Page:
3. Understand the importance of audience and context and write with appropriate style and arrange documents in effective ways;
  4. Understand the processes and strategies of revision;
  5. Offer written reflection on her or his writing and critical thinking;
  6. Produce 5000+ words of polished, revised writing;
  7. Correctly follow appropriate citation conventions;
  8. Offer specific and constructive evaluation to fellow students.
Course Policies/Fine Print

Writing Program Learning Goals

The Writing Program comprises First-Year Writing courses, Advanced Writing in the Disciplines courses, and the Writing Center. The goals below apply to all three sites, but expectations for how well and to what extent students accomplish the goals vary in each.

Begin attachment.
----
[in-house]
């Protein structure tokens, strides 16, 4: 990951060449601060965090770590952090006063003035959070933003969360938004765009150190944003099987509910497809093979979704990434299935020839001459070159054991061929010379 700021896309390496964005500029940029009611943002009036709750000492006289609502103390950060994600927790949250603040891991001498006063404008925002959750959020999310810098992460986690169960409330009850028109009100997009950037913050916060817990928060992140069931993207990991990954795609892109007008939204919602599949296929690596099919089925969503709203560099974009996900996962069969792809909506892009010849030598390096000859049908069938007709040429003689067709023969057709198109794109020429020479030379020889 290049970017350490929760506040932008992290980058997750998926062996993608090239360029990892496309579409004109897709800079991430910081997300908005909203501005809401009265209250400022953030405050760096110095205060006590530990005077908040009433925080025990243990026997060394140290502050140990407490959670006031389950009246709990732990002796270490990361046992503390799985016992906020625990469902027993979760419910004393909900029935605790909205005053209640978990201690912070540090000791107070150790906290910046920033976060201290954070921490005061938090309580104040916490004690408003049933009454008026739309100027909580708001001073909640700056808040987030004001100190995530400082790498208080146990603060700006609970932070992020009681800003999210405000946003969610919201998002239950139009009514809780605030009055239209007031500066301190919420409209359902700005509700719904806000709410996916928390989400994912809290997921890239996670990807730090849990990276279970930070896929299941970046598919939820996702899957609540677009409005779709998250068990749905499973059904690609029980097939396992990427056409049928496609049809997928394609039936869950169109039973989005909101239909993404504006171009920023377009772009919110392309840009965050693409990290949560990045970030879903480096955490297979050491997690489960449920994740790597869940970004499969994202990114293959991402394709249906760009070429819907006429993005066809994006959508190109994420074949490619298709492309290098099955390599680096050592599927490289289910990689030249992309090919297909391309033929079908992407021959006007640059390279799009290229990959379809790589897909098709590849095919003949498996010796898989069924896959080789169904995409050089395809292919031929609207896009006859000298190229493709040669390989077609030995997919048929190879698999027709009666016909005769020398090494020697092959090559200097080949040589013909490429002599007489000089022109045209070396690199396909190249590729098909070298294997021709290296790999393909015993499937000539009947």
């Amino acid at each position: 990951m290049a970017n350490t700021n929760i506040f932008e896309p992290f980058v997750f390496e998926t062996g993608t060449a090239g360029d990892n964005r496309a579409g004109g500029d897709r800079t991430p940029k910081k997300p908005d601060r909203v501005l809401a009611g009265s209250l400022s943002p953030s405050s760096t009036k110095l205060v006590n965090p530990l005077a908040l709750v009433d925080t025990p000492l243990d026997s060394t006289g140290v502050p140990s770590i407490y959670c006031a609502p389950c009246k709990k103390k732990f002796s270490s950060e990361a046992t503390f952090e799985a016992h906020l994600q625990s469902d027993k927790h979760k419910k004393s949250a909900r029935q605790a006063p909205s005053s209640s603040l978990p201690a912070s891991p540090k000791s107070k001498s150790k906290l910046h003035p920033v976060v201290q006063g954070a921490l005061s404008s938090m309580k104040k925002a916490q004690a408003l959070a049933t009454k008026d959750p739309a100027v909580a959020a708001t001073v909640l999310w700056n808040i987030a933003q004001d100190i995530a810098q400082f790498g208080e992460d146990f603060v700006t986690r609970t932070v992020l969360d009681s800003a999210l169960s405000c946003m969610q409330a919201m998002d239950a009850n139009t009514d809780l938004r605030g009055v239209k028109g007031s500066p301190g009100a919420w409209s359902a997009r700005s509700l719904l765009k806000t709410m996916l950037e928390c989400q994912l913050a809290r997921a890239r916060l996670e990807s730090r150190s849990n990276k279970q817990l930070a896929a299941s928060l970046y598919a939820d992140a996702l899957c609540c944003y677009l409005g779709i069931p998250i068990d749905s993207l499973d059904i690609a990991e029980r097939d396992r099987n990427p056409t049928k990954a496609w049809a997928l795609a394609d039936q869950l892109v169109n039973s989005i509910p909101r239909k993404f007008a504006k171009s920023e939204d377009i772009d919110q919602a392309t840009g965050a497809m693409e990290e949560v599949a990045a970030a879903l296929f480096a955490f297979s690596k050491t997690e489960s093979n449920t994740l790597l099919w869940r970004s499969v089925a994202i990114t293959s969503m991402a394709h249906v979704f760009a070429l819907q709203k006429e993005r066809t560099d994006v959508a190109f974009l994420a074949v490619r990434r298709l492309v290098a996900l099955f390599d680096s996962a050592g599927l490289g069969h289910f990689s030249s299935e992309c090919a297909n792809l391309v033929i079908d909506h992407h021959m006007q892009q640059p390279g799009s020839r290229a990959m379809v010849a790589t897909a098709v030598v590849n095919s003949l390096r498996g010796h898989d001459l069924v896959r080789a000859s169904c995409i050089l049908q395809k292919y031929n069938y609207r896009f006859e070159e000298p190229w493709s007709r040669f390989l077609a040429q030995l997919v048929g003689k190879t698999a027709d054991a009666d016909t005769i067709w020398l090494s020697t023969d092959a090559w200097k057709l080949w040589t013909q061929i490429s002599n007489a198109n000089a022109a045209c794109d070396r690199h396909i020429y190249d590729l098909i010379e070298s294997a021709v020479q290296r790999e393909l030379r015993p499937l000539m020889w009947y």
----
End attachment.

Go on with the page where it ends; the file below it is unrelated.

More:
1. Students write both to learn and to communicate what they learn.
    2. Students negotiate their own writing goals and audience expectations regarding conventions of genre, medium, and situation.
    3. Students formulate and articulate a stance through and in their writing.
    4. Students revise their writing using responses from others, including peers, consultants, and teachers.
    5. Students generate and pursue lines of inquiry and search, collect, and select sources appropriate to their writing projects.
    6. Students effectively use and appropriately cite sources in their writing.
    7. Students explore and represent their experiences, perspectives, and ideas in conversation with others.
    8. Students use multiple forms of evidence to support their claims, ideas, and arguments.
    9. Students practice critical reading strategies.